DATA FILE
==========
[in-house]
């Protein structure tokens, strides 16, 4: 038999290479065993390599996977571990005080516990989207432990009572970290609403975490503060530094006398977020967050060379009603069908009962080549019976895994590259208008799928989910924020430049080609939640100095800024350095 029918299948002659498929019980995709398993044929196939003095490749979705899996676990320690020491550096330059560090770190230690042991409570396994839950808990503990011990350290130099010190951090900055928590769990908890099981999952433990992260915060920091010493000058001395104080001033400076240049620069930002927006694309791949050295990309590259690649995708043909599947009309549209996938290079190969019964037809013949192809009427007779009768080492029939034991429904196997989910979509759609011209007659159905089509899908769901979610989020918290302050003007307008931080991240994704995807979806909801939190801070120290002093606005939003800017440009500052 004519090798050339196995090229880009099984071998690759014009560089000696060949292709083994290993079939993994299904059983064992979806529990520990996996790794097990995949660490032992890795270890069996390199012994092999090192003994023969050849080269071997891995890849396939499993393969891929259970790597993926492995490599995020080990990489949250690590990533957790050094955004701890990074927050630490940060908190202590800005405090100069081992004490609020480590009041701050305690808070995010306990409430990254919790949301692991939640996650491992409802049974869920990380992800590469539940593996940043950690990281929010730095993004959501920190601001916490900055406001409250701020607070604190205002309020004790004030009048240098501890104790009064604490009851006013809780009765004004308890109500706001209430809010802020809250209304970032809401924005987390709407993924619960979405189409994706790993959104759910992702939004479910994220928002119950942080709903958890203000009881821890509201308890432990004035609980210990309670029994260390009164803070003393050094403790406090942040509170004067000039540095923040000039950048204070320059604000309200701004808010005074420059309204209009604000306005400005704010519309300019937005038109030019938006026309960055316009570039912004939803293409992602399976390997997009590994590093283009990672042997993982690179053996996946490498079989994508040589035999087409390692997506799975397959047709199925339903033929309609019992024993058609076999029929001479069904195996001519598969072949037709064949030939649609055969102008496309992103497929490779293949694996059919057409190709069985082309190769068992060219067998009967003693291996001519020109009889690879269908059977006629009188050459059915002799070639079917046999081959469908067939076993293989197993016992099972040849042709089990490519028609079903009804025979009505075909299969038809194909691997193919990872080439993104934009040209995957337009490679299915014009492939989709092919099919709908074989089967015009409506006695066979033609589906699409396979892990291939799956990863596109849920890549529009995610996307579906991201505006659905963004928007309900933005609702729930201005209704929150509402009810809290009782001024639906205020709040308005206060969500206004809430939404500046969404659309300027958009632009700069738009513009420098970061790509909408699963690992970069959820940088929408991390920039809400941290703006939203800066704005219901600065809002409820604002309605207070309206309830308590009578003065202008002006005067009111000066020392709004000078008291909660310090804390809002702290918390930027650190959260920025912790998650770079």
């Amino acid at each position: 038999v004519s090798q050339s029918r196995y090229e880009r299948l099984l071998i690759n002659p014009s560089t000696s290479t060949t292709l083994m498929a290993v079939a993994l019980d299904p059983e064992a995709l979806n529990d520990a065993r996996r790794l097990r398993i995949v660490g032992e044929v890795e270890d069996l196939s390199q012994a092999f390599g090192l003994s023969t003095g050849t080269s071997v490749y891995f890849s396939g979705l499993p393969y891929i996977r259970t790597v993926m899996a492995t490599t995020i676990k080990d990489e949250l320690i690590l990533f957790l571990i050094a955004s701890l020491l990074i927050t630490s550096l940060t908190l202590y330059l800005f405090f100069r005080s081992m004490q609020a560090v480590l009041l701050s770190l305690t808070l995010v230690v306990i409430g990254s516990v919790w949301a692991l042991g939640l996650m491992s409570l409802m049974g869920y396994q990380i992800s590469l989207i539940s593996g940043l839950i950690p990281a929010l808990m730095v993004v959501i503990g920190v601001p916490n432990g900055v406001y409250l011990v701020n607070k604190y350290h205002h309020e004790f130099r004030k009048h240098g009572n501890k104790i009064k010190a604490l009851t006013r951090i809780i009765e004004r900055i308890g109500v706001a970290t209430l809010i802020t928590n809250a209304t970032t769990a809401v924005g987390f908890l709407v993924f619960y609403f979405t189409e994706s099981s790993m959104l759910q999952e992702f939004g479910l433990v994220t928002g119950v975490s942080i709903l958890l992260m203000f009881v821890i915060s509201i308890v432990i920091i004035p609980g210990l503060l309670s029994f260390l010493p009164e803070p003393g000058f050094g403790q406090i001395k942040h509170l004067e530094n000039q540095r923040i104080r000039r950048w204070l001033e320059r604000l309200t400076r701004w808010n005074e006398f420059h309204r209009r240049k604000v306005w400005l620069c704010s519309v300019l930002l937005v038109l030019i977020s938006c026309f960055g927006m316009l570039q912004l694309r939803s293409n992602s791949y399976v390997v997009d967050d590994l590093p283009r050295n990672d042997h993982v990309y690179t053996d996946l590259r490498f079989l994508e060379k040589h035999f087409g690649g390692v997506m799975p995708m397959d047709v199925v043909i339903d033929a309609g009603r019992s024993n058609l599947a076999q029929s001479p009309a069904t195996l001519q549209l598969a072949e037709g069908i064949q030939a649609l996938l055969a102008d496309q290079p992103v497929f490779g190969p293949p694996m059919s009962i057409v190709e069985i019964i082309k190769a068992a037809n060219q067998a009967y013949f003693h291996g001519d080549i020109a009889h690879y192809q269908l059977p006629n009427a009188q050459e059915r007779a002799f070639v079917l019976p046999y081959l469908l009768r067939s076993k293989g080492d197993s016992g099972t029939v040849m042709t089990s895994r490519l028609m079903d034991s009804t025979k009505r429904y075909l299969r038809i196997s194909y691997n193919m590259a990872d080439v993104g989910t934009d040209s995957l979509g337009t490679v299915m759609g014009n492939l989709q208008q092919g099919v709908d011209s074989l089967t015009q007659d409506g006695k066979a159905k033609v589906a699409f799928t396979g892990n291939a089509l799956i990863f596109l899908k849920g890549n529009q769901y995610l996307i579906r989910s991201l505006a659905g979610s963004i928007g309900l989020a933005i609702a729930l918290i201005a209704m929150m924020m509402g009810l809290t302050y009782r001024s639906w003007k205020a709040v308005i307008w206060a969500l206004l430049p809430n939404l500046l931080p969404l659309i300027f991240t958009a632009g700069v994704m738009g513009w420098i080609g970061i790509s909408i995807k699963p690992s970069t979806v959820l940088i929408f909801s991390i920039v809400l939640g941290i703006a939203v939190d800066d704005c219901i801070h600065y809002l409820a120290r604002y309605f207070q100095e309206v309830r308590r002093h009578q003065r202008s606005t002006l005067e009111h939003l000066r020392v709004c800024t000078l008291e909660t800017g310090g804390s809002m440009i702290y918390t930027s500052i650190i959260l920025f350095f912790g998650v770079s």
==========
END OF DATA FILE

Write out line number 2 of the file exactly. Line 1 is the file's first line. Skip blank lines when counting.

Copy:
């Protein structure tokens, strides 16, 4: 038999290479065993390599996977571990005080516990989207432990009572970290609403975490503060530094006398977020967050060379009603069908009962080549019976895994590259208008799928989910924020430049080609939640100095800024350095 029918299948002659498929019980995709398993044929196939003095490749979705899996676990320690020491550096330059560090770190230690042991409570396994839950808990503990011990350290130099010190951090900055928590769990908890099981999952433990992260915060920091010493000058001395104080001033400076240049620069930002927006694309791949050295990309590259690649995708043909599947009309549209996938290079190969019964037809013949192809009427007779009768080492029939034991429904196997989910979509759609011209007659159905089509899908769901979610989020918290302050003007307008931080991240994704995807979806909801939190801070120290002093606005939003800017440009500052 004519090798050339196995090229880009099984071998690759014009560089000696060949292709083994290993079939993994299904059983064992979806529990520990996996790794097990995949660490032992890795270890069996390199012994092999090192003994023969050849080269071997891995890849396939499993393969891929259970790597993926492995490599995020080990990489949250690590990533957790050094955004701890990074927050630490940060908190202590800005405090100069081992004490609020480590009041701050305690808070995010306990409430990254919790949301692991939640996650491992409802049974869920990380992800590469539940593996940043950690990281929010730095993004959501920190601001916490900055406001409250701020607070604190205002309020004790004030009048240098501890104790009064604490009851006013809780009765004004308890109500706001209430809010802020809250209304970032809401924005987390709407993924619960979405189409994706790993959104759910992702939004479910994220928002119950942080709903958890203000009881821890509201308890432990004035609980210990309670029994260390009164803070003393050094403790406090942040509170004067000039540095923040000039950048204070320059604000309200701004808010005074420059309204209009604000306005400005704010519309300019937005038109030019938006026309960055316009570039912004939803293409992602399976390997997009590994590093283009990672042997993982690179053996996946490498079989994508040589035999087409390692997506799975397959047709199925339903033929309609019992024993058609076999029929001479069904195996001519598969072949037709064949030939649609055969102008496309992103497929490779293949694996059919057409190709069985082309190769068992060219067998009967003693291996001519020109009889690879269908059977006629009188050459059915002799070639079917046999081959469908067939076993293989197993016992099972040849042709089990490519028609079903009804025979009505075909299969038809194909691997193919990872080439993104934009040209995957337009490679299915014009492939989709092919099919709908074989089967015009409506006695066979033609589906699409396979892990291939799956990863596109849920890549529009995610996307579906991201505006659905963004928007309900933005609702729930201005209704929150509402009810809290009782001024639906205020709040308005206060969500206004809430939404500046969404659309300027958009632009700069738009513009420098970061790509909408699963690992970069959820940088929408991390920039809400941290703006939203800066704005219901600065809002409820604002309605207070309206309830308590009578003065202008002006005067009111000066020392709004000078008291909660310090804390809002702290918390930027650190959260920025912790998650770079």